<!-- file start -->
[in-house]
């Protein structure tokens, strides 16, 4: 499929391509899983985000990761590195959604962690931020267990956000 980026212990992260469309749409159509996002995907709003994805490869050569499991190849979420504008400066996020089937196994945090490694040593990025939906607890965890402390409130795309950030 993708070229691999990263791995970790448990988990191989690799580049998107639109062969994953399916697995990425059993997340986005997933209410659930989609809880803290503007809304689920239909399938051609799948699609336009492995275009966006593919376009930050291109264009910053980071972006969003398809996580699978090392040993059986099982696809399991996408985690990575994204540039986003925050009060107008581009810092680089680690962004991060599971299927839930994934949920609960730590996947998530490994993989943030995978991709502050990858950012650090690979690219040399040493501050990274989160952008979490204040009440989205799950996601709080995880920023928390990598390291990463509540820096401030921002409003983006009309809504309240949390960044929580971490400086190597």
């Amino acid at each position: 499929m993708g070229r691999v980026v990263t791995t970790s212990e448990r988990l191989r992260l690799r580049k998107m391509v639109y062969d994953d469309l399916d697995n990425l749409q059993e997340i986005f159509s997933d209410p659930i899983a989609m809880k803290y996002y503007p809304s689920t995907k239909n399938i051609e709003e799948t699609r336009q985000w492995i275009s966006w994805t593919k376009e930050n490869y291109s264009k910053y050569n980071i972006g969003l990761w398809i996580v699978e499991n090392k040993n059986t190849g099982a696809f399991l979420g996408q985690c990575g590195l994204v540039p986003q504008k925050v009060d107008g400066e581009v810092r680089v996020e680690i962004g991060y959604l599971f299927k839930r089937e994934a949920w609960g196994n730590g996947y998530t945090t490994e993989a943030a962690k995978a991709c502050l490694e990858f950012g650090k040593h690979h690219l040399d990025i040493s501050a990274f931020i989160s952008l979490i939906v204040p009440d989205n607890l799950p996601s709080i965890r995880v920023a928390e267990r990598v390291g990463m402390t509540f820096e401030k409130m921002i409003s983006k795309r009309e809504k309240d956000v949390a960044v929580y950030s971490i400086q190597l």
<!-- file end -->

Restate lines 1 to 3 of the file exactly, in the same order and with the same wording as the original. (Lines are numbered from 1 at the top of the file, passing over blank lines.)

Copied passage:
[in-house]
């Protein structure tokens, strides 16, 4: 499929391509899983985000990761590195959604962690931020267990956000 980026212990992260469309749409159509996002995907709003994805490869050569499991190849979420504008400066996020089937196994945090490694040593990025939906607890965890402390409130795309950030 993708070229691999990263791995970790448990988990191989690799580049998107639109062969994953399916697995990425059993997340986005997933209410659930989609809880803290503007809304689920239909399938051609799948699609336009492995275009966006593919376009930050291109264009910053980071972006969003398809996580699978090392040993059986099982696809399991996408985690990575994204540039986003925050009060107008581009810092680089680690962004991060599971299927839930994934949920609960730590996947998530490994993989943030995978991709502050990858950012650090690979690219040399040493501050990274989160952008979490204040009440989205799950996601709080995880920023928390990598390291990463509540820096401030921002409003983006009309809504309240949390960044929580971490400086190597």
């Amino acid at each position: 499929m993708g070229r691999v980026v990263t791995t970790s212990e448990r988990l191989r992260l690799r580049k998107m391509v639109y062969d994953d469309l399916d697995n990425l749409q059993e997340i986005f159509s997933d209410p659930i899983a989609m809880k803290y996002y503007p809304s689920t995907k239909n399938i051609e709003e799948t699609r336009q985000w492995i275009s966006w994805t593919k376009e930050n490869y291109s264009k910053y050569n980071i972006g969003l990761w398809i996580v699978e499991n090392k040993n059986t190849g099982a696809f399991l979420g996408q985690c990575g590195l994204v540039p986003q504008k925050v009060d107008g400066e581009v810092r680089v996020e680690i962004g991060y959604l599971f299927k839930r089937e994934a949920w609960g196994n730590g996947y998530t945090t490994e993989a943030a962690k995978a991709c502050l490694e990858f950012g650090k040593h690979h690219l040399d990025i040493s501050a990274f931020i989160s952008l979490i939906v204040p009440d989205n607890l799950p996601s709080i965890r995880v920023a928390e267990r990598v390291g990463m402390t509540f820096e401030k409130m921002i409003s983006k795309r009309e809504k309240d956000v949390a960044v929580y950030s971490i400086q190597l």